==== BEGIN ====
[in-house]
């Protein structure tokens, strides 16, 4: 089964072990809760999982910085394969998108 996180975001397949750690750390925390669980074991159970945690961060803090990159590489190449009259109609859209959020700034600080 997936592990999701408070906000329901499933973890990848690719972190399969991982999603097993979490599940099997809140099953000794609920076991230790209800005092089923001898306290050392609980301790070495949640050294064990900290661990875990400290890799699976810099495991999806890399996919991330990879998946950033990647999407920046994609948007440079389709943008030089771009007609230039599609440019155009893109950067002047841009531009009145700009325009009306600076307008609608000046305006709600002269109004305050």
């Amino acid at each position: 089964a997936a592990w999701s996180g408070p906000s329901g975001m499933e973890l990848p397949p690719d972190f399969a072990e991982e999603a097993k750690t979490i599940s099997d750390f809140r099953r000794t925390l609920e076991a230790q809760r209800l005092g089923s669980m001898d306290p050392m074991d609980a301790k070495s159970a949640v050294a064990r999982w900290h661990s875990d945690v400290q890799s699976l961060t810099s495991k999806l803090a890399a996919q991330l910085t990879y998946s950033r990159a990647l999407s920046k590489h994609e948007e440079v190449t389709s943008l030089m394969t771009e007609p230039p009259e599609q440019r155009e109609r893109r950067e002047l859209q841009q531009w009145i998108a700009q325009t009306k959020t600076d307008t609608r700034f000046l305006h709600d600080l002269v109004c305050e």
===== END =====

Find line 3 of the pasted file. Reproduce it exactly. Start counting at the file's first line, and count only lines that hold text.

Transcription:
């Amino acid at each position: 089964a997936a592990w999701s996180g408070p906000s329901g975001m499933e973890l990848p397949p690719d972190f399969a072990e991982e999603a097993k750690t979490i599940s099997d750390f809140r099953r000794t925390l609920e076991a230790q809760r209800l005092g089923s669980m001898d306290p050392m074991d609980a301790k070495s159970a949640v050294a064990r999982w900290h661990s875990d945690v400290q890799s699976l961060t810099s495991k999806l803090a890399a996919q991330l910085t990879y998946s950033r990159a990647l999407s920046k590489h994609e948007e440079v190449t389709s943008l030089m394969t771009e007609p230039p009259e599609q440019r155009e109609r893109r950067e002047l859209q841009q531009w009145i998108a700009q325009t009306k959020t600076d307008t609608r700034f000046l305006h709600d600080l002269v109004c305050e």